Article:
Time: September 19, 2012 from 6pm to 8pm
Location: Altschul Auditorium, 417 International Affairs Building at Columbia University
Street: Main entrance at Broadway and 116th
City/Town: New York
Website or Map: http://www.maisonfrancaise.org
Phone: (212) 854-4482
Event Type: conference, roundtable, lecture, book
Organized By: La Maison Francaise de Columbia
Latest Activity: Sep 12, 2012
Lecture by Jacques Rancière
Please note: RSVP required at email@example.com
Eugene J. Sheffer Distinguished Lecture
Followed by a roundtable discussion with Professor Phil Watts (French, Columbia), Patricia Dailey (English, Columbia), James Swenson (French, Rutgers), Nico Baumbach (Film, Columbia) and Madeleine Dobie (French, Columbia)
Jacques Rancière discusses his new work Aisthesis (2011). In Aisthesis, Rancière examines some 15 moments over the last 200 years, from James Agee's Let Us Now Praise Famous Men and an evening Mallarmé spends at the Folies-Bergère to Dziga Vertov's newsreels, all of which put into question what art is and what art can do. With this book, Rancière continues to refine his concept of the "aesthetic regime" and to challenge the frontiers between art and everyday experience.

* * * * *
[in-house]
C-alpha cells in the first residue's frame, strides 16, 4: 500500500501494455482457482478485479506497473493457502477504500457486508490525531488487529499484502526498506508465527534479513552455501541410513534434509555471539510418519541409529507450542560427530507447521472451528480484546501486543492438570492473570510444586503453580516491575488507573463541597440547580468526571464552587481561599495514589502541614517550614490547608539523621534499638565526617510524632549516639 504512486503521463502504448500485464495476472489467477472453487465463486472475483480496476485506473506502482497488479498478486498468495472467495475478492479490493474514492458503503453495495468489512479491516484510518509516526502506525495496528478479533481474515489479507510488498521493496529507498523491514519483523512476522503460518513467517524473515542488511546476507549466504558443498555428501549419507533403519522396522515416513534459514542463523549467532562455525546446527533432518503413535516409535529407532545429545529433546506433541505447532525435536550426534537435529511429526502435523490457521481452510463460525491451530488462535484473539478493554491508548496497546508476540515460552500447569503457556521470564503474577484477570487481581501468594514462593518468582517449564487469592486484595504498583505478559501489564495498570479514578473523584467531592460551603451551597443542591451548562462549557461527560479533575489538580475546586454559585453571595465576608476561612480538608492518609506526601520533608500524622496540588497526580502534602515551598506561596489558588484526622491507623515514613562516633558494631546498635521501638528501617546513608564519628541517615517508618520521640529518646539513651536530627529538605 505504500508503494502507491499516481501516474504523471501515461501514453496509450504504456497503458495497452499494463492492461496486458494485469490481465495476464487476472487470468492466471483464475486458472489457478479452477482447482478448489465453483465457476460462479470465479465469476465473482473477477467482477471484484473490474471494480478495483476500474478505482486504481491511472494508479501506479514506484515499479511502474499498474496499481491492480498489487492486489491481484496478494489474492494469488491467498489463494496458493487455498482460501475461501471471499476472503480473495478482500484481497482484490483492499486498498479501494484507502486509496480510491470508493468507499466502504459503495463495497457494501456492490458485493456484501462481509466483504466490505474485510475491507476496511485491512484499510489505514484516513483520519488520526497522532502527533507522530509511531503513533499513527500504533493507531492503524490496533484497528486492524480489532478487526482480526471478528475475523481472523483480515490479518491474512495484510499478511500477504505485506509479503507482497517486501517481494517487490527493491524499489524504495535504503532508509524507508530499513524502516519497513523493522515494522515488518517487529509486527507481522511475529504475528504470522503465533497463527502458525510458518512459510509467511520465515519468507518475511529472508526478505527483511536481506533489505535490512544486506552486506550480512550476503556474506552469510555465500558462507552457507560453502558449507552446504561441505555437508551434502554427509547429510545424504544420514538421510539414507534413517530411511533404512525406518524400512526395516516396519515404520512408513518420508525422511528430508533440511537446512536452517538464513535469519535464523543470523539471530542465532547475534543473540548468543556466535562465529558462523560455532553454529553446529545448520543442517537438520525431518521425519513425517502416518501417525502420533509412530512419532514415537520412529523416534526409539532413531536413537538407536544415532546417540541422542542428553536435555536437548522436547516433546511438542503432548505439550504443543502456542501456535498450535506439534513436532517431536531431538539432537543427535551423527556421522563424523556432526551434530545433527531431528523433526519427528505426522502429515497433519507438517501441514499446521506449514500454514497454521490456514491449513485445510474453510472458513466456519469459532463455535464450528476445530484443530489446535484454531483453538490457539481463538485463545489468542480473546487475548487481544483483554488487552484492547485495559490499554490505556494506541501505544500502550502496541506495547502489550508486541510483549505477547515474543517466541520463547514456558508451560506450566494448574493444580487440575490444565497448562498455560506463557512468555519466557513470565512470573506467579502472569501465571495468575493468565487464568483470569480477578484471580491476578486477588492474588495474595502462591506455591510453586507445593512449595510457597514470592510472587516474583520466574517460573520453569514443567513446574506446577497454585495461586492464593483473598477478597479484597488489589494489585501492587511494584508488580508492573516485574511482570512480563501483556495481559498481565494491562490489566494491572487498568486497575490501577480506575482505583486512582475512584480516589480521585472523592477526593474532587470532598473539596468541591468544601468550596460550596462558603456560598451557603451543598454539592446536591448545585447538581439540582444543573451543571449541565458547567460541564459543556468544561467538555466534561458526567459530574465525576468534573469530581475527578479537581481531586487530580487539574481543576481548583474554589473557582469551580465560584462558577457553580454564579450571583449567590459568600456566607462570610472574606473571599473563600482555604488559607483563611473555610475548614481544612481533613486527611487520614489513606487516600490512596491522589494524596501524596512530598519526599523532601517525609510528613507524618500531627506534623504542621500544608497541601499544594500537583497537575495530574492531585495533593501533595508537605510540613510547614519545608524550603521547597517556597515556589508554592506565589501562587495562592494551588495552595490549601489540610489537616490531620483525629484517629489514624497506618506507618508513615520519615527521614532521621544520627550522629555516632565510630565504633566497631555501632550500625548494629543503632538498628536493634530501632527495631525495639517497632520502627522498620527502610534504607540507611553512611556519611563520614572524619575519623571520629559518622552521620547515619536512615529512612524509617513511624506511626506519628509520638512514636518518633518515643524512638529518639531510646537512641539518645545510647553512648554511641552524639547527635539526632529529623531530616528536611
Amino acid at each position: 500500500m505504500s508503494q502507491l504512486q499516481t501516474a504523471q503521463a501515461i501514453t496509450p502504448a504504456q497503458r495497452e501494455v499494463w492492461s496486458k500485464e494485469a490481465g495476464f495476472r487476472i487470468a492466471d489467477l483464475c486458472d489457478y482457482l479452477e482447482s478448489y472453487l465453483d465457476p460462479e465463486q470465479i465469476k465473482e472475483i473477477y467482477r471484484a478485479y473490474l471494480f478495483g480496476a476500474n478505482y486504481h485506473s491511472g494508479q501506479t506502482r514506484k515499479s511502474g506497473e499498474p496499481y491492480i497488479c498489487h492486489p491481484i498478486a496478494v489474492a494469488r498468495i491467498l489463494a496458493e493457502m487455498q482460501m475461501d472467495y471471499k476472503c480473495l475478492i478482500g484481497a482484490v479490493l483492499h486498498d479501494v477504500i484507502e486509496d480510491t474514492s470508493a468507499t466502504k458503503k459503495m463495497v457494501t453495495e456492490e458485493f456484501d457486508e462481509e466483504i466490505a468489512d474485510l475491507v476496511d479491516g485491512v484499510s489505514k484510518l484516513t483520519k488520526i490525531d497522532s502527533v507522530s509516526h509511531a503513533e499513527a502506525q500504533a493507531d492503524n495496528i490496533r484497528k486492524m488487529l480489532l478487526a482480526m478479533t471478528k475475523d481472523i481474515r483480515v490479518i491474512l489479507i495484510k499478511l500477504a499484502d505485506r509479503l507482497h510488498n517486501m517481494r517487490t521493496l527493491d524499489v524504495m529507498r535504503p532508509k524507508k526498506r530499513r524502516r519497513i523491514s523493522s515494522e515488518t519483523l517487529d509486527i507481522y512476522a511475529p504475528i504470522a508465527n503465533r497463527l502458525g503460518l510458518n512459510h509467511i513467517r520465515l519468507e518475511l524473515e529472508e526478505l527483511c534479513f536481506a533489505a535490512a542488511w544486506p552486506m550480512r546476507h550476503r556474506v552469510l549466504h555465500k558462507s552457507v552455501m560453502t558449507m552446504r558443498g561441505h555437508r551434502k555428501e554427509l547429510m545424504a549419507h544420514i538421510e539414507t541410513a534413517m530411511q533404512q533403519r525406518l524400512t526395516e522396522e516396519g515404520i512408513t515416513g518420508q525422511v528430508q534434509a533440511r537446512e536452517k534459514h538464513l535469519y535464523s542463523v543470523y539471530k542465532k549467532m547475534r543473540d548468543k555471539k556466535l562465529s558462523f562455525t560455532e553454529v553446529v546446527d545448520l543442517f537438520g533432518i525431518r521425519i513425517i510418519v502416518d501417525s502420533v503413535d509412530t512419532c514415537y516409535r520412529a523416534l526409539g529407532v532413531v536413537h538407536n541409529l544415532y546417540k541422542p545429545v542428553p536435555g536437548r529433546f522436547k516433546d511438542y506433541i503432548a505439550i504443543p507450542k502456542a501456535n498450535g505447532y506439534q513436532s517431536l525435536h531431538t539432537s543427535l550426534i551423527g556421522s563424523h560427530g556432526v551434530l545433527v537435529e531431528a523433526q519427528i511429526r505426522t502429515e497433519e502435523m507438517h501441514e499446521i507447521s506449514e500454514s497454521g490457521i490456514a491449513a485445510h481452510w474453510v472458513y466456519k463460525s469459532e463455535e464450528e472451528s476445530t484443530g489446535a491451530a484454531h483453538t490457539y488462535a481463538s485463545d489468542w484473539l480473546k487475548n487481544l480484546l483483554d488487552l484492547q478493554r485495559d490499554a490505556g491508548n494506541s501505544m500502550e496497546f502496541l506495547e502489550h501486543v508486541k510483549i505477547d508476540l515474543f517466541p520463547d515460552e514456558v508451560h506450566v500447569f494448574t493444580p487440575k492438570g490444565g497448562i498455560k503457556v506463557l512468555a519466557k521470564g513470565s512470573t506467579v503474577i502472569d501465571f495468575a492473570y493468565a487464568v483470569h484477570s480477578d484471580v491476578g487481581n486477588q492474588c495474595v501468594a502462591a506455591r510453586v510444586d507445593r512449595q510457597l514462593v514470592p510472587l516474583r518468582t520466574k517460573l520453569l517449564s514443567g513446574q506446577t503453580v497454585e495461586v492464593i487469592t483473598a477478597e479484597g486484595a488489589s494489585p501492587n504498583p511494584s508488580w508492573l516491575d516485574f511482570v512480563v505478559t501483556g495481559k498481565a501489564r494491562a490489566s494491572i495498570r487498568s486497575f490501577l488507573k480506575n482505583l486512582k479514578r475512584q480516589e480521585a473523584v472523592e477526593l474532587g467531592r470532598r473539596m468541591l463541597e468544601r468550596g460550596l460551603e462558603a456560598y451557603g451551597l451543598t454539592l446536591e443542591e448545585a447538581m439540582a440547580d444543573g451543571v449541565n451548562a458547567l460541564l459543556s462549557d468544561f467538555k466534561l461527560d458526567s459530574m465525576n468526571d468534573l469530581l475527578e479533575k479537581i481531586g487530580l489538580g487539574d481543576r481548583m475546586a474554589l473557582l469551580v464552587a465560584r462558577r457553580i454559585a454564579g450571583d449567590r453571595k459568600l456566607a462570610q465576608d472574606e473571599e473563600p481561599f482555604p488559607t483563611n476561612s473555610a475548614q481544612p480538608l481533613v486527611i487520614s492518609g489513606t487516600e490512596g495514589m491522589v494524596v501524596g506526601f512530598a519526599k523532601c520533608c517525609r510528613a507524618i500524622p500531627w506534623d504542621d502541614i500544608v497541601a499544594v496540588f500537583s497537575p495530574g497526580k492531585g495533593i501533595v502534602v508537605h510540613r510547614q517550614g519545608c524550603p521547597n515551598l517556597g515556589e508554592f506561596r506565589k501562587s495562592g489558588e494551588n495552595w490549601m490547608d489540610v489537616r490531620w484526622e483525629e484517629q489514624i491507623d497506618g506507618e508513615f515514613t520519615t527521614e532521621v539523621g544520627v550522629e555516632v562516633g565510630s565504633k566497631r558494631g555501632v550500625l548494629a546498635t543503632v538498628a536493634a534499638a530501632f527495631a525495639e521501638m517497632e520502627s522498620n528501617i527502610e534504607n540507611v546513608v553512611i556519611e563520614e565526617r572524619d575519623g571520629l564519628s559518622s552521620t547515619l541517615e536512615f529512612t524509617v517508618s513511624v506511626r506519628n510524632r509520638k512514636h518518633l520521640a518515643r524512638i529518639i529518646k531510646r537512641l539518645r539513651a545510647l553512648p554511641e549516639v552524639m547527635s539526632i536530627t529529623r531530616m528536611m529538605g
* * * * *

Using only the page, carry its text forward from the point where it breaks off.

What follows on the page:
Jacques Rancière is a French philosopher and author, with a focus on politics and aesthetics. He is Professor Emeritus of Philosophy at the University of Paris (Saint Denis) and is the author of several works, including The Ignorant Schoolmaster: Five Lessons in Intellectual Emancipation, Proletarian Nights: The Workers’ Dream in Nineteenth Century France and Mute Speech.
Co-sponsored by the Heyman Center for the Humanities and the Graduate School of Arts and Sciences
Copies of two Jacques Ranciere's classic publications, Proletarian Nights and The Future of the Image, will be available for purchase. The English-language translation of Aisthesis will be available in Spring 2013.